Consumer credit outstanding rose at a seasonally adjusted annual rate of 6.5% in June, boosted by an 8.4% increase in borrowing on revolving accounts, consisting primarily of credit cards.
Total consumer credit outstanding in June was almost $2.46 trillion, rising $13.1 billion, or 0.53%, from May and increasing $115.6 billion, or 4.9%, from $2.34 trillion in June 2006, according to the Federal Reserve Board’s monthly Consumer Credit survey, released Tuesday.
Revolving credit during June, which includes credit card borrowing, equaled $903.9 billion, up by about $6.3 billion, or 0.70%, from $897.6 billion in May. June’s revolving debt was 7.8% above the $838.4 billion outstanding in June 2006.
Non-revolving credit – comprising closed-end loans for items such as mobile homes, tuition and vacations – exceeded $1.55 trillion in June, growing 0.44% or $6.8 billion from May and 3.3% from slightly over $1.50 trillion a year ago. The seasonally adjusted annual rate of change was 5.3% during June.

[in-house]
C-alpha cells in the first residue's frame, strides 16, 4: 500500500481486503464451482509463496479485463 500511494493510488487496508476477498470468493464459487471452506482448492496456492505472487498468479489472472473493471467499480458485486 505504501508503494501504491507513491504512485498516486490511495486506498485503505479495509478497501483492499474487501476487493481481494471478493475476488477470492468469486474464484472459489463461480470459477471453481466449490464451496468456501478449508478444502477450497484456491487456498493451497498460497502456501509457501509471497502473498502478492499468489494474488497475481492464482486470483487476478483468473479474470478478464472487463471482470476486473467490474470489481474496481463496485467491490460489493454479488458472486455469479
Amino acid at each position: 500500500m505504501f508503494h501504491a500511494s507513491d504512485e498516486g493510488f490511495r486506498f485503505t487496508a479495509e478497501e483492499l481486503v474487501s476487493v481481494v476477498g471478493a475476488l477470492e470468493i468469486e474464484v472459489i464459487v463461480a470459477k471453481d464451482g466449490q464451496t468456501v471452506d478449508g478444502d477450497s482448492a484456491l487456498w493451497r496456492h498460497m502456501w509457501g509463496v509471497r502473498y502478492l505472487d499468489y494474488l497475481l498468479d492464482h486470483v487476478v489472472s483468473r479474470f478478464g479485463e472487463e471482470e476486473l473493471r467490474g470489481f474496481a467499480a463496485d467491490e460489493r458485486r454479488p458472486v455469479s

For the second quarter ended June 30, consumer credit outstanding showed 5.6% growth, with revolving credit and nonrevolving credit rising 7.4% and 4.5%, respectively. Credit card plans during the second quarter featured an average 13.46% interest rate, up 30 basis points from an average rate of 13.16% in the second quarter of 2006, the Fed reported.
New-car loans at auto finance companies were sold with an average interest rate of 4.66% in June, falling 22 basis points from May’s 4.88% and dropping 64 basis points from 5.30% in June 2006. The average amount that consumers borrowed to purchase their new vehicles in June was $26,929, down $234 or 0.86% from May but rising 3.1% from the June 2006 average of $26,126.